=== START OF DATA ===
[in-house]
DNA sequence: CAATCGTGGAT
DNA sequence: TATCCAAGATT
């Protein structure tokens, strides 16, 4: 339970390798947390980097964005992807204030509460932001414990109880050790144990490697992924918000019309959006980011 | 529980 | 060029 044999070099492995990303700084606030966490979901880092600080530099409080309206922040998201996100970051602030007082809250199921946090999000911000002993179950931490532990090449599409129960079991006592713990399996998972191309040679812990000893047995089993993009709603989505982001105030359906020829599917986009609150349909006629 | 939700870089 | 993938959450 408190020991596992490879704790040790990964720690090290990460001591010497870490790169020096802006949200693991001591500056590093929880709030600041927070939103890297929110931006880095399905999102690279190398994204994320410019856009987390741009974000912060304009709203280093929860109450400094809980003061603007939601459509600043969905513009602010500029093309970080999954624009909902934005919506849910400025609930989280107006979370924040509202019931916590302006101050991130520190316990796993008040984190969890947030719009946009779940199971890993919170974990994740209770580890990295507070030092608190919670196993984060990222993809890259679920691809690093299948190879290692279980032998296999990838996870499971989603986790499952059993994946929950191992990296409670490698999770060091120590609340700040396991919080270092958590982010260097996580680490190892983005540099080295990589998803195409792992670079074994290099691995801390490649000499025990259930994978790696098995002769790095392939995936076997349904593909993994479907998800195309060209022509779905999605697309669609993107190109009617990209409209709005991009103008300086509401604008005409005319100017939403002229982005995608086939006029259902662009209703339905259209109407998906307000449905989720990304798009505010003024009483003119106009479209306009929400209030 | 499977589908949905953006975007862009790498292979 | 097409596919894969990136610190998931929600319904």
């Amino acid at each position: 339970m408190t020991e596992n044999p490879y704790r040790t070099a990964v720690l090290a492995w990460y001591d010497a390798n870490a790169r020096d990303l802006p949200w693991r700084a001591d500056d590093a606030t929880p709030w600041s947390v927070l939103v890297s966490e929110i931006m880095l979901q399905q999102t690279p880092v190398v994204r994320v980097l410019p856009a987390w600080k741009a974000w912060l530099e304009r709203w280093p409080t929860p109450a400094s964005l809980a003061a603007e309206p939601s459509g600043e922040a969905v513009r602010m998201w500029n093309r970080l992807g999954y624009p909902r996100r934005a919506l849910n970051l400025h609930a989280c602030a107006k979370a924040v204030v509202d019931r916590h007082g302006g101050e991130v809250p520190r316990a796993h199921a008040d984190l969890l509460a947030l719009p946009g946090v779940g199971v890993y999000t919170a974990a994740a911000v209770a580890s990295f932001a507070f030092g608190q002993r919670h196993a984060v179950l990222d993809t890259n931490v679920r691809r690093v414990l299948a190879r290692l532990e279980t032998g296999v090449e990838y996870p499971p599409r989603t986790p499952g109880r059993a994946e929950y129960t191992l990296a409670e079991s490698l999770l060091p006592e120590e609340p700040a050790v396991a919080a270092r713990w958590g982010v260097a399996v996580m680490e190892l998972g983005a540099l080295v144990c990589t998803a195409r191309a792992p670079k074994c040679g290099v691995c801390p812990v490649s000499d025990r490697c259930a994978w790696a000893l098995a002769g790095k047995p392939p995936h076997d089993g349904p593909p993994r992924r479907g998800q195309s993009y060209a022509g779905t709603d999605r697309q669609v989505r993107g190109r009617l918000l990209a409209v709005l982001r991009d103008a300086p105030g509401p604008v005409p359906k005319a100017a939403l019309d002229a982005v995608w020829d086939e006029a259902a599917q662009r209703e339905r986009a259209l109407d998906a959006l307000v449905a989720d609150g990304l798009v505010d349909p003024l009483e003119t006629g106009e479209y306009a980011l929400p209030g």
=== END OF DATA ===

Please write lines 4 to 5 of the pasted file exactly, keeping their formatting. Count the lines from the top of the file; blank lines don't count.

């Protein structure tokens, strides 16, 4: 339970390798947390980097964005992807204030509460932001414990109880050790144990490697992924918000019309959006980011 | 529980 | 060029 044999070099492995990303700084606030966490979901880092600080530099409080309206922040998201996100970051602030007082809250199921946090999000911000002993179950931490532990090449599409129960079991006592713990399996998972191309040679812990000893047995089993993009709603989505982001105030359906020829599917986009609150349909006629 | 939700870089 | 993938959450 408190020991596992490879704790040790990964720690090290990460001591010497870490790169020096802006949200693991001591500056590093929880709030600041927070939103890297929110931006880095399905999102690279190398994204994320410019856009987390741009974000912060304009709203280093929860109450400094809980003061603007939601459509600043969905513009602010500029093309970080999954624009909902934005919506849910400025609930989280107006979370924040509202019931916590302006101050991130520190316990796993008040984190969890947030719009946009779940199971890993919170974990994740209770580890990295507070030092608190919670196993984060990222993809890259679920691809690093299948190879290692279980032998296999990838996870499971989603986790499952059993994946929950191992990296409670490698999770060091120590609340700040396991919080270092958590982010260097996580680490190892983005540099080295990589998803195409792992670079074994290099691995801390490649000499025990259930994978790696098995002769790095392939995936076997349904593909993994479907998800195309060209022509779905999605697309669609993107190109009617990209409209709005991009103008300086509401604008005409005319100017939403002229982005995608086939006029259902662009209703339905259209109407998906307000449905989720990304798009505010003024009483003119106009479209306009929400209030 | 499977589908949905953006975007862009790498292979 | 097409596919894969990136610190998931929600319904």
């Amino acid at each position: 339970m408190t020991e596992n044999p490879y704790r040790t070099a990964v720690l090290a492995w990460y001591d010497a390798n870490a790169r020096d990303l802006p949200w693991r700084a001591d500056d590093a606030t929880p709030w600041s947390v927070l939103v890297s966490e929110i931006m880095l979901q399905q999102t690279p880092v190398v994204r994320v980097l410019p856009a987390w600080k741009a974000w912060l530099e304009r709203w280093p409080t929860p109450a400094s964005l809980a003061a603007e309206p939601s459509g600043e922040a969905v513009r602010m998201w500029n093309r970080l992807g999954y624009p909902r996100r934005a919506l849910n970051l400025h609930a989280c602030a107006k979370a924040v204030v509202d019931r916590h007082g302006g101050e991130v809250p520190r316990a796993h199921a008040d984190l969890l509460a947030l719009p946009g946090v779940g199971v890993y999000t919170a974990a994740a911000v209770a580890s990295f932001a507070f030092g608190q002993r919670h196993a984060v179950l990222d993809t890259n931490v679920r691809r690093v414990l299948a190879r290692l532990e279980t032998g296999v090449e990838y996870p499971p599409r989603t986790p499952g109880r059993a994946e929950y129960t191992l990296a409670e079991s490698l999770l060091p006592e120590e609340p700040a050790v396991a919080a270092r713990w958590g982010v260097a399996v996580m680490e190892l998972g983005a540099l080295v144990c990589t998803a195409r191309a792992p670079k074994c040679g290099v691995c801390p812990v490649s000499d025990r490697c259930a994978w790696a000893l098995a002769g790095k047995p392939p995936h076997d089993g349904p593909p993994r992924r479907g998800q195309s993009y060209a022509g779905t709603d999605r697309q669609v989505r993107g190109r009617l918000l990209a409209v709005l982001r991009d103008a300086p105030g509401p604008v005409p359906k005319a100017a939403l019309d002229a982005v995608w020829d086939e006029a259902a599917q662009r209703e339905r986009a259209l109407d998906a959006l307000v449905a989720d609150g990304l798009v505010d349909p003024l009483e003119t006629g106009e479209y306009a980011l929400p209030g």